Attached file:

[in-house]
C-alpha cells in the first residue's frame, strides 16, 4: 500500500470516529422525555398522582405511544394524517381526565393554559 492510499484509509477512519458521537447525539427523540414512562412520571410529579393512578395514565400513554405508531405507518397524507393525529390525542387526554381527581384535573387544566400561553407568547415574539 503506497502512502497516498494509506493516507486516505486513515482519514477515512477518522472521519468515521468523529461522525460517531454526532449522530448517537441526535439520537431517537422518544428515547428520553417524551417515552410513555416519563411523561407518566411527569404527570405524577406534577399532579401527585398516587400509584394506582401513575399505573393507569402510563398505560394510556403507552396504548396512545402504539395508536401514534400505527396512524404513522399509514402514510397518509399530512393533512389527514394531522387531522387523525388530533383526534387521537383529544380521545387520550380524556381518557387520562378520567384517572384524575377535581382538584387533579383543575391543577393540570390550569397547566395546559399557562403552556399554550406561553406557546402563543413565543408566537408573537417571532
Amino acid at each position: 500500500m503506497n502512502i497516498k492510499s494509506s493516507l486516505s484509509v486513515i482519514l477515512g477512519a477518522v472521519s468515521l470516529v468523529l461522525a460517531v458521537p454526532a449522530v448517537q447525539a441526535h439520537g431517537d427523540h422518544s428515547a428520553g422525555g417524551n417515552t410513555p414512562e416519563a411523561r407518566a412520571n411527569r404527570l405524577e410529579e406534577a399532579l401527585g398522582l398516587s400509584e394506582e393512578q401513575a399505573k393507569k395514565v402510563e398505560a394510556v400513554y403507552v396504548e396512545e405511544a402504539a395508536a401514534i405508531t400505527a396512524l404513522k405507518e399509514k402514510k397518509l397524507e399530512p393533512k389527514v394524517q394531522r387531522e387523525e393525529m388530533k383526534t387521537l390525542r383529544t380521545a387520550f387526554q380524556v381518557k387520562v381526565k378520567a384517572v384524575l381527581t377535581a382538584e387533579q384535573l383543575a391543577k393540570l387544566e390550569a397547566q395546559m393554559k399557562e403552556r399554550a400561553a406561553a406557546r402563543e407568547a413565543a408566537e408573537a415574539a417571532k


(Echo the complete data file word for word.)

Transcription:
[in-house]
C-alpha cells in the first residue's frame, strides 16, 4: 500500500470516529422525555398522582405511544394524517381526565393554559 492510499484509509477512519458521537447525539427523540414512562412520571410529579393512578395514565400513554405508531405507518397524507393525529390525542387526554381527581384535573387544566400561553407568547415574539 503506497502512502497516498494509506493516507486516505486513515482519514477515512477518522472521519468515521468523529461522525460517531454526532449522530448517537441526535439520537431517537422518544428515547428520553417524551417515552410513555416519563411523561407518566411527569404527570405524577406534577399532579401527585398516587400509584394506582401513575399505573393507569402510563398505560394510556403507552396504548396512545402504539395508536401514534400505527396512524404513522399509514402514510397518509399530512393533512389527514394531522387531522387523525388530533383526534387521537383529544380521545387520550380524556381518557387520562378520567384517572384524575377535581382538584387533579383543575391543577393540570390550569397547566395546559399557562403552556399554550406561553406557546402563543413565543408566537408573537417571532
Amino acid at each position: 500500500m503506497n502512502i497516498k492510499s494509506s493516507l486516505s484509509v486513515i482519514l477515512g477512519a477518522v472521519s468515521l470516529v468523529l461522525a460517531v458521537p454526532a449522530v448517537q447525539a441526535h439520537g431517537d427523540h422518544s428515547a428520553g422525555g417524551n417515552t410513555p414512562e416519563a411523561r407518566a412520571n411527569r404527570l405524577e410529579e406534577a399532579l401527585g398522582l398516587s400509584e394506582e393512578q401513575a399505573k393507569k395514565v402510563e398505560a394510556v400513554y403507552v396504548e396512545e405511544a402504539a395508536a401514534i405508531t400505527a396512524l404513522k405507518e399509514k402514510k397518509l397524507e399530512p393533512k389527514v394524517q394531522r387531522e387523525e393525529m388530533k383526534t387521537l390525542r383529544t380521545a387520550f387526554q380524556v381518557k387520562v381526565k378520567a384517572v384524575l381527581t377535581a382538584e387533579q384535573l383543575a391543577k393540570l387544566e390550569a397547566q395546559m393554559k399557562e403552556r399554550a400561553a406561553a406557546r402563543e407568547a413565543a408566537e408573537a415574539a417571532k